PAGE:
Dear Stoner: What Happens to Colorado Pot If Trump Is Elected?

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Dear Stoner: Where can I find house rentals to cultivate marijuana with a landlord who will approve?

Dear Jeannette: It’d take some serious balls to ask if you can cultivate pot in the property owner’s basement right before signing the lease — and those big balls would probably get your rental application ripped to pieces. Pot-friendly real-estate websites like potprop.com, weedrentals.com and 420mls.com all have listings of uninhibited homes for sale or rent, and some even list industrial warehouses and greenhouses for grows. As cool as the content is on these sites, though, you’re probably best cutting out the middleman if you just want to rent an average home. My quick search using the term “marijuana” on Craigslist’s Apartments/Housing Rentals section found a shitload of listings that explicitly said “No marijuana growing,” but it also brought up a healthy number that advertised the landlord’s acceptance of cultivation — but many of those landlords were charging quite a bit more per month than the rates for similar, more picky properties.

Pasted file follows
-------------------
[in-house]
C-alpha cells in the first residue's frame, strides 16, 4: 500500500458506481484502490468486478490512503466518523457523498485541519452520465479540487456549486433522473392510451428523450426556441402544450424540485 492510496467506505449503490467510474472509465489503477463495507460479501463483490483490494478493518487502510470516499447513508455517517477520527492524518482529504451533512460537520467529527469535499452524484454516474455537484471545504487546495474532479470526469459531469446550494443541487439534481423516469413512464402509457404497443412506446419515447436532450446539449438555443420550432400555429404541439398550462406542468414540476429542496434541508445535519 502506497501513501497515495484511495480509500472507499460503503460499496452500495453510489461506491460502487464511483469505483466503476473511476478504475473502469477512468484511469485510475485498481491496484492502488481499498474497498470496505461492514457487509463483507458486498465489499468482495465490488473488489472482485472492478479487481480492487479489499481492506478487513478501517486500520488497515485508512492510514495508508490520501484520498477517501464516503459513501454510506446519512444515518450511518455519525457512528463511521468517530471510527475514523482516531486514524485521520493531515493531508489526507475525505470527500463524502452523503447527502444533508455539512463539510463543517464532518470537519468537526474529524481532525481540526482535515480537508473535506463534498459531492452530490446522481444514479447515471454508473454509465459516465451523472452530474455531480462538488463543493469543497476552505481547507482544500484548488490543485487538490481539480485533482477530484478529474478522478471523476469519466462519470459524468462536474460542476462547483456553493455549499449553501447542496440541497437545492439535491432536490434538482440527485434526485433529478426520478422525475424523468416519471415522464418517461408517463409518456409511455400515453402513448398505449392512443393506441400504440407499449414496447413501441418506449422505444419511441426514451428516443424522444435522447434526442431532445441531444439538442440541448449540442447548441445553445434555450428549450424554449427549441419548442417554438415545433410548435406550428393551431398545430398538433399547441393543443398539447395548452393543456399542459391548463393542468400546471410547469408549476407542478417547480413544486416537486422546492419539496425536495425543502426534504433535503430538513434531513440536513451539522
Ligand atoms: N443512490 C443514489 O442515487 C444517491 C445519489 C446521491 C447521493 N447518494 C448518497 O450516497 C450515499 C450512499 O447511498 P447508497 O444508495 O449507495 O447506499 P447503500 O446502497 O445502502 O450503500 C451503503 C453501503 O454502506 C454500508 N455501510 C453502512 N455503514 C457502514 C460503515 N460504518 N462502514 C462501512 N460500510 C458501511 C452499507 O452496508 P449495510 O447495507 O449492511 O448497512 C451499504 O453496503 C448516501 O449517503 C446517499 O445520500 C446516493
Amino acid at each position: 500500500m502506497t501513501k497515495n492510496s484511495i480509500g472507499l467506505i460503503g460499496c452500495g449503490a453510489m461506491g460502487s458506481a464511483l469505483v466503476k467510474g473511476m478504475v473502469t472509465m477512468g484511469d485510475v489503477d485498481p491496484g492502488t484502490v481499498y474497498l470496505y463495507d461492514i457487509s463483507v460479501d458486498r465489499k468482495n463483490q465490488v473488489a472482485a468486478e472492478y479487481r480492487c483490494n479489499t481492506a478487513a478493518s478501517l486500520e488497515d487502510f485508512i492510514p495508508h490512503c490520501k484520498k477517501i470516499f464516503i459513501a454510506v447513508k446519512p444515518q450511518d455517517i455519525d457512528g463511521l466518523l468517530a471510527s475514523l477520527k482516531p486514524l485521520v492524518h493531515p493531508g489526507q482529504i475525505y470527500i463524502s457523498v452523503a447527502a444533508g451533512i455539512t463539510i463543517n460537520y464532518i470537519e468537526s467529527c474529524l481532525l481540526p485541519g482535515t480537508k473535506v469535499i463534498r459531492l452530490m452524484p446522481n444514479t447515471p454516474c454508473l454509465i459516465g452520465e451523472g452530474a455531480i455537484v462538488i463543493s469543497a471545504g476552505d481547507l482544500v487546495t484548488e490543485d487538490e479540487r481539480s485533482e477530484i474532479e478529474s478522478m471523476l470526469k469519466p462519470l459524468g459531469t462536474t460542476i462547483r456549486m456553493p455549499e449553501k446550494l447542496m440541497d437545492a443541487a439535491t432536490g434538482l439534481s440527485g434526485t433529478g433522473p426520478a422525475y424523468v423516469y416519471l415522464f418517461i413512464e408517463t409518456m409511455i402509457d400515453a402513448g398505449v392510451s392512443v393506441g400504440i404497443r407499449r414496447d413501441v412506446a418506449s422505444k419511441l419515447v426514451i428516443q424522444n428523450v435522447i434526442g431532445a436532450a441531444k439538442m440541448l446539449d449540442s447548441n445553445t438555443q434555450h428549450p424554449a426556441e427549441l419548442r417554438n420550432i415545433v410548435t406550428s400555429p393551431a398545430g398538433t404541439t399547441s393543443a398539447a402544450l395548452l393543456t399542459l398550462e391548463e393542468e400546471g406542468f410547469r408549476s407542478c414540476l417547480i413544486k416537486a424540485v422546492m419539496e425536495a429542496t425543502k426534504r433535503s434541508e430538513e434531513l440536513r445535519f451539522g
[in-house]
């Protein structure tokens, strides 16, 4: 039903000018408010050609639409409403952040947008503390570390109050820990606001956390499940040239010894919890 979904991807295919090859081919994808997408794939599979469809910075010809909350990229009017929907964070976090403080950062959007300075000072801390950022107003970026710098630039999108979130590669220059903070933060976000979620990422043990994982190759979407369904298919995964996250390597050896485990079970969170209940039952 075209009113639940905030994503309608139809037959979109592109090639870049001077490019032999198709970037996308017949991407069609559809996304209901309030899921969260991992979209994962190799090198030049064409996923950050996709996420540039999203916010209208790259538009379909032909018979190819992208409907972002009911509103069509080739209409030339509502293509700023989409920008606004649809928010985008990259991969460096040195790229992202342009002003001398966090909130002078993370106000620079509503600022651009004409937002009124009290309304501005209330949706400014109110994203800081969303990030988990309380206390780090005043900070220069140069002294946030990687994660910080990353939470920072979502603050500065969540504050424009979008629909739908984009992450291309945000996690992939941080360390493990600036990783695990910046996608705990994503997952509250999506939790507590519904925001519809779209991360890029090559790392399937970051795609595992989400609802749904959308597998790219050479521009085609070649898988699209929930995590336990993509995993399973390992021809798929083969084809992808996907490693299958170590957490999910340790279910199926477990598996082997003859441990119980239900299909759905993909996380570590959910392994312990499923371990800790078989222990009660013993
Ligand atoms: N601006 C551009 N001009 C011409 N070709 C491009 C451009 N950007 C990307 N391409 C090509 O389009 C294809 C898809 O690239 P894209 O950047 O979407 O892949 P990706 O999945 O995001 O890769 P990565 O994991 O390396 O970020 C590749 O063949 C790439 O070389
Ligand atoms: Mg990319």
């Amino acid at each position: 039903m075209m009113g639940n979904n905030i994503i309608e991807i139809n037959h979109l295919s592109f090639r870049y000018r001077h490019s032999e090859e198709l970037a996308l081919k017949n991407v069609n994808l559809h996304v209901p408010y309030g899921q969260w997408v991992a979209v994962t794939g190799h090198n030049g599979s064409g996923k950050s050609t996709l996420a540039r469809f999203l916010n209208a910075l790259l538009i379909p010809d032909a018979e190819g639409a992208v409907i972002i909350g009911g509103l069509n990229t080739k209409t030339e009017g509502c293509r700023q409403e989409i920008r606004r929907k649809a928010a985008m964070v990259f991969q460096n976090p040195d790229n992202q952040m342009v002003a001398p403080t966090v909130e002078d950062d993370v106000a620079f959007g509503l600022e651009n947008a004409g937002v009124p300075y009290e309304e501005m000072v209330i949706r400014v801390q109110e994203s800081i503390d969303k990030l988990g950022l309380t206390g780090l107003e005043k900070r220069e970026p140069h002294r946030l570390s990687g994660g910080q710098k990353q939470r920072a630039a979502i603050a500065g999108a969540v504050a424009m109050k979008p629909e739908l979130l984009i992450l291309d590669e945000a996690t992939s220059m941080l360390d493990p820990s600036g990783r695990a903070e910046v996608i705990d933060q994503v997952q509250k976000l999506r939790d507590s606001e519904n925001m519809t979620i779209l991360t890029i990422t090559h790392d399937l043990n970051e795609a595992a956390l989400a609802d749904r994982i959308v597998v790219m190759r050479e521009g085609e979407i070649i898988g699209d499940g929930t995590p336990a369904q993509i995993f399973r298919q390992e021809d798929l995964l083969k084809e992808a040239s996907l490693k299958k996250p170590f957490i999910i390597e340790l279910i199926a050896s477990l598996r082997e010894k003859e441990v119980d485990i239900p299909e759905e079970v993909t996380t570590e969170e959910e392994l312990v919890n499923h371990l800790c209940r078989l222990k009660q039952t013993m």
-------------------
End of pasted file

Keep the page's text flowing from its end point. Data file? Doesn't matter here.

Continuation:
Dear Stoner: It’s beginning to look more and more like Donald Trump is going to be our next president. What happens to Colorado pot if he is elected?
Annoyed Sibling

Dear Annoyed: Trump doesn’t seem to think stoners are as dangerous as Muslims, but he’s got his eye on us. Still, when it comes to legal marijuana, his opinions move around more than his hair on a windy day. According to a Florida newspaper, in 1990 his stance was quite liberal; he told a luncheon audience that the U.S. should legalize recreational drugs and use the money collected to educate the public on their dangers. Nearly 25 years later, however, Trump said he opposed recreational marijuana despite agreeing with its medical effects: “I say it’s bad. Medical marijuana is another thing, but I think it’s bad, and I feel strongly about it.” As his presidential campaign has continued to gain steam, though, Trump’s stance has softened: Last fall in Nevada (which has recreational legalization on the 2016 ballot), he said that legalization should be left up to the states. He echoed similar opinions on a Fox News appearance with Bill O’Reilly last month.

We’re still not out of the woods, though: At the Nevada rally, he also said, “And I love Colorado, and the people are great, but there’s a question as to how it’s all working out there, you know? That’s not going exactly trouble-free. So I really think that we should study Colorado, see what’s happening.”

Send questions to marijuana@westword.com or call the potline at 303-293-2222.

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